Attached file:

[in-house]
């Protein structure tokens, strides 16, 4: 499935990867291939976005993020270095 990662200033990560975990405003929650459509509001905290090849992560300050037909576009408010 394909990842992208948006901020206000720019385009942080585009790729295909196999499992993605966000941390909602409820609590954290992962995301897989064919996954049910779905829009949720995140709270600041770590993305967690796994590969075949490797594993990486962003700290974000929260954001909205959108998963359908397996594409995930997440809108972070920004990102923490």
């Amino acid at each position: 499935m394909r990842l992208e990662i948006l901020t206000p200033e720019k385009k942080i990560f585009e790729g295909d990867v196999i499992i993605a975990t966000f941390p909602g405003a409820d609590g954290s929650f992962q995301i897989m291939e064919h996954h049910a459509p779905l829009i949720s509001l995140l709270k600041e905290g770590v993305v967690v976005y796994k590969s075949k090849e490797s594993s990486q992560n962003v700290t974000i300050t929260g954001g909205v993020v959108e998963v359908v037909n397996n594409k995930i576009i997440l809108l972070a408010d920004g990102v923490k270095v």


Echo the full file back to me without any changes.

[in-house]
């Protein structure tokens, strides 16, 4: 499935990867291939976005993020270095 990662200033990560975990405003929650459509509001905290090849992560300050037909576009408010 394909990842992208948006901020206000720019385009942080585009790729295909196999499992993605966000941390909602409820609590954290992962995301897989064919996954049910779905829009949720995140709270600041770590993305967690796994590969075949490797594993990486962003700290974000929260954001909205959108998963359908397996594409995930997440809108972070920004990102923490």
């Amino acid at each position: 499935m394909r990842l992208e990662i948006l901020t206000p200033e720019k385009k942080i990560f585009e790729g295909d990867v196999i499992i993605a975990t966000f941390p909602g405003a409820d609590g954290s929650f992962q995301i897989m291939e064919h996954h049910a459509p779905l829009i949720s509001l995140l709270k600041e905290g770590v993305v967690v976005y796994k590969s075949k090849e490797s594993s990486q992560n962003v700290t974000i300050t929260g954001g909205v993020v959108e998963v359908v037909n397996n594409k995930i576009i997440l809108l972070a408010d920004g990102v923490k270095v």